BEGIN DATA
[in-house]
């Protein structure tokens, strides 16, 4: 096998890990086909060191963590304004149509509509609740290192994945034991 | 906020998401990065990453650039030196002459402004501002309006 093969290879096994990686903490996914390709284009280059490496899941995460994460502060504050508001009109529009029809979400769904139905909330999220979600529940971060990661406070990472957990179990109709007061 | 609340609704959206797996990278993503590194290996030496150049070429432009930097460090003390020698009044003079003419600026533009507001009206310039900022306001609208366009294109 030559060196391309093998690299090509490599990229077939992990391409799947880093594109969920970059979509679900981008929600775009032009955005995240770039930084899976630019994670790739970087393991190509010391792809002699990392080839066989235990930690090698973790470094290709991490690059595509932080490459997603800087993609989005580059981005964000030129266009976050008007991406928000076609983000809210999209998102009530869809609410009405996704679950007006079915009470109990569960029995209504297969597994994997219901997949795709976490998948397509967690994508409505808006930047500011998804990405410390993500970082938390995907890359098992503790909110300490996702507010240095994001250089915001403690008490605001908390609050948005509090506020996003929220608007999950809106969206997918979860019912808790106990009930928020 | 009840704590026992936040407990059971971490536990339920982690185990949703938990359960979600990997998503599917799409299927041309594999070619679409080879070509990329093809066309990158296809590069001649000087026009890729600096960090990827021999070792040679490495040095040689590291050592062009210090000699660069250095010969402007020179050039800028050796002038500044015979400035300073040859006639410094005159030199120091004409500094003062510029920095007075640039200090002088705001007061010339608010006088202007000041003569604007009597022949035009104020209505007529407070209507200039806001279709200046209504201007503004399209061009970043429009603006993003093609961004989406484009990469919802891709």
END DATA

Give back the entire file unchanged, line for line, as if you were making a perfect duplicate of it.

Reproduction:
[in-house]
């Protein structure tokens, strides 16, 4: 096998890990086909060191963590304004149509509509609740290192994945034991 | 906020998401990065990453650039030196002459402004501002309006 093969290879096994990686903490996914390709284009280059490496899941995460994460502060504050508001009109529009029809979400769904139905909330999220979600529940971060990661406070990472957990179990109709007061 | 609340609704959206797996990278993503590194290996030496150049070429432009930097460090003390020698009044003079003419600026533009507001009206310039900022306001609208366009294109 030559060196391309093998690299090509490599990229077939992990391409799947880093594109969920970059979509679900981008929600775009032009955005995240770039930084899976630019994670790739970087393991190509010391792809002699990392080839066989235990930690090698973790470094290709991490690059595509932080490459997603800087993609989005580059981005964000030129266009976050008007991406928000076609983000809210999209998102009530869809609410009405996704679950007006079915009470109990569960029995209504297969597994994997219901997949795709976490998948397509967690994508409505808006930047500011998804990405410390993500970082938390995907890359098992503790909110300490996702507010240095994001250089915001403690008490605001908390609050948005509090506020996003929220608007999950809106969206997918979860019912808790106990009930928020 | 009840704590026992936040407990059971971490536990339920982690185990949703938990359960979600990997998503599917799409299927041309594999070619679409080879070509990329093809066309990158296809590069001649000087026009890729600096960090990827021999070792040679490495040095040689590291050592062009210090000699660069250095010969402007020179050039800028050796002038500044015979400035300073040859006639410094005159030199120091004409500094003062510029920095007075640039200090002088705001007061010339608010006088202007000041003569604007009597022949035009104020209505007529407070209507200039806001279709200046209504201007503004399209061009970043429009603006993003093609961004989406484009990469919802891709």